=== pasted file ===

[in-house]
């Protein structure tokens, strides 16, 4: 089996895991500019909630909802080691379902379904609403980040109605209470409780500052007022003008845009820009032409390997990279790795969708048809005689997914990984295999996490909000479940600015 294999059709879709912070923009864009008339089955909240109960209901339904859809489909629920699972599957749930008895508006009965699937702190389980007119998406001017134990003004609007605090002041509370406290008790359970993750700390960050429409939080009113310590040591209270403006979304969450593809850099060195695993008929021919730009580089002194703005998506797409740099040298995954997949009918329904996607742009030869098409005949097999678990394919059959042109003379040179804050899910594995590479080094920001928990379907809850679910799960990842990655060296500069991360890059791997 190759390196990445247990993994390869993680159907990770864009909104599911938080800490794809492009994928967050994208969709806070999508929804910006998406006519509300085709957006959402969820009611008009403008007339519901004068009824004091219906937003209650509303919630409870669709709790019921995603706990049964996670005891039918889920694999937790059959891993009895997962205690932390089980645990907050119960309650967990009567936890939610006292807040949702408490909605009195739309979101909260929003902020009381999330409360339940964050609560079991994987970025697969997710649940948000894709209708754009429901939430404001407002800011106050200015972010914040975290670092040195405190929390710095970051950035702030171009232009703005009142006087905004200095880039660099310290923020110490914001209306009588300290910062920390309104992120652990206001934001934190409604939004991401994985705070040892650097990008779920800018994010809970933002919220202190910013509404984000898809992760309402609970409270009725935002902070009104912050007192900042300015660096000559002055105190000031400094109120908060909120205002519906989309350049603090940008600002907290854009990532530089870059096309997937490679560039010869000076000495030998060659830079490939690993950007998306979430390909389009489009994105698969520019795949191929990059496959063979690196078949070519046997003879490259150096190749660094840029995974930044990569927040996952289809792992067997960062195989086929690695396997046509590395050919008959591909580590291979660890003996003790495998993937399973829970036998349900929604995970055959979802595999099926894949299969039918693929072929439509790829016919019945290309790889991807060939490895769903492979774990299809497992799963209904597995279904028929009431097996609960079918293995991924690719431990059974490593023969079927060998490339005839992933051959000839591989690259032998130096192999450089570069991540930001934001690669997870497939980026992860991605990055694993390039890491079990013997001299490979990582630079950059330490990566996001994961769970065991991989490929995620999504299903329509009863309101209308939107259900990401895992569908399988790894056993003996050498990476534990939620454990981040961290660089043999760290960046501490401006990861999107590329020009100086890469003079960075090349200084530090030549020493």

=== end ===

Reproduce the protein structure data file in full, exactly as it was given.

[in-house]
């Protein structure tokens, strides 16, 4: 089996895991500019909630909802080691379902379904609403980040109605209470409780500052007022003008845009820009032409390997990279790795969708048809005689997914990984295999996490909000479940600015 294999059709879709912070923009864009008339089955909240109960209901339904859809489909629920699972599957749930008895508006009965699937702190389980007119998406001017134990003004609007605090002041509370406290008790359970993750700390960050429409939080009113310590040591209270403006979304969450593809850099060195695993008929021919730009580089002194703005998506797409740099040298995954997949009918329904996607742009030869098409005949097999678990394919059959042109003379040179804050899910594995590479080094920001928990379907809850679910799960990842990655060296500069991360890059791997 190759390196990445247990993994390869993680159907990770864009909104599911938080800490794809492009994928967050994208969709806070999508929804910006998406006519509300085709957006959402969820009611008009403008007339519901004068009824004091219906937003209650509303919630409870669709709790019921995603706990049964996670005891039918889920694999937790059959891993009895997962205690932390089980645990907050119960309650967990009567936890939610006292807040949702408490909605009195739309979101909260929003902020009381999330409360339940964050609560079991994987970025697969997710649940948000894709209708754009429901939430404001407002800011106050200015972010914040975290670092040195405190929390710095970051950035702030171009232009703005009142006087905004200095880039660099310290923020110490914001209306009588300290910062920390309104992120652990206001934001934190409604939004991401994985705070040892650097990008779920800018994010809970933002919220202190910013509404984000898809992760309402609970409270009725935002902070009104912050007192900042300015660096000559002055105190000031400094109120908060909120205002519906989309350049603090940008600002907290854009990532530089870059096309997937490679560039010869000076000495030998060659830079490939690993950007998306979430390909389009489009994105698969520019795949191929990059496959063979690196078949070519046997003879490259150096190749660094840029995974930044990569927040996952289809792992067997960062195989086929690695396997046509590395050919008959591909580590291979660890003996003790495998993937399973829970036998349900929604995970055959979802595999099926894949299969039918693929072929439509790829016919019945290309790889991807060939490895769903492979774990299809497992799963209904597995279904028929009431097996609960079918293995991924690719431990059974490593023969079927060998490339005839992933051959000839591989690259032998130096192999450089570069991540930001934001690669997870497939980026992860991605990055694993390039890491079990013997001299490979990582630079950059330490990566996001994961769970065991991989490929995620999504299903329509009863309101209308939107259900990401895992569908399988790894056993003996050498990476534990939620454990981040961290660089043999760290960046501490401006990861999107590329020009100086890469003079960075090349200084530090030549020493």